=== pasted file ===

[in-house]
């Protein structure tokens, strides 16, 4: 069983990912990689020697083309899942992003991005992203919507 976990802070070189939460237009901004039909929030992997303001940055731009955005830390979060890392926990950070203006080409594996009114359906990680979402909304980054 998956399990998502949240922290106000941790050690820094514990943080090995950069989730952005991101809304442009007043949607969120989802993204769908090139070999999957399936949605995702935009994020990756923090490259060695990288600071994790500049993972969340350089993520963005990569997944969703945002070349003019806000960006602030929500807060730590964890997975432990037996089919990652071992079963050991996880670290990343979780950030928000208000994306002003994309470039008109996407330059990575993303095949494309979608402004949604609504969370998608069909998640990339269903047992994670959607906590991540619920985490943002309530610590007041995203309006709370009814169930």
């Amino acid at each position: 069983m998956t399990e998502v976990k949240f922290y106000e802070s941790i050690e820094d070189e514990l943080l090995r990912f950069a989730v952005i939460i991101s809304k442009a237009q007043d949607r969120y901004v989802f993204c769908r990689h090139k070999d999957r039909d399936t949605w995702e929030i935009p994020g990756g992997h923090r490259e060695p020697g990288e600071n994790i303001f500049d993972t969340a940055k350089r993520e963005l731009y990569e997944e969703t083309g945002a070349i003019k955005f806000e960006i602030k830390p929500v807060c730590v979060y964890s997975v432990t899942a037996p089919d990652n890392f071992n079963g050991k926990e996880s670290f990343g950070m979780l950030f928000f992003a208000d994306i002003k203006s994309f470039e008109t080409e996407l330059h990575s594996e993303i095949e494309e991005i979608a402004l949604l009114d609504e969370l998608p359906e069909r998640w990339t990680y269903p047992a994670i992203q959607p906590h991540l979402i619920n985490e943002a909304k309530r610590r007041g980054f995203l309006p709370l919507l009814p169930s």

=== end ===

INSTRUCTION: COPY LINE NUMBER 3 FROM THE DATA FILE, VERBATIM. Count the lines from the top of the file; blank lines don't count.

């Amino acid at each position: 069983m998956t399990e998502v976990k949240f922290y106000e802070s941790i050690e820094d070189e514990l943080l090995r990912f950069a989730v952005i939460i991101s809304k442009a237009q007043d949607r969120y901004v989802f993204c769908r990689h090139k070999d999957r039909d399936t949605w995702e929030i935009p994020g990756g992997h923090r490259e060695p020697g990288e600071n994790i303001f500049d993972t969340a940055k350089r993520e963005l731009y990569e997944e969703t083309g945002a070349i003019k955005f806000e960006i602030k830390p929500v807060c730590v979060y964890s997975v432990t899942a037996p089919d990652n890392f071992n079963g050991k926990e996880s670290f990343g950070m979780l950030f928000f992003a208000d994306i002003k203006s994309f470039e008109t080409e996407l330059h990575s594996e993303i095949e494309e991005i979608a402004l949604l009114d609504e969370l998608p359906e069909r998640w990339t990680y269903p047992a994670i992203q959607p906590h991540l979402i619920n985490e943002a909304k309530r610590r007041g980054f995203l309006p709370l919507l009814p169930s």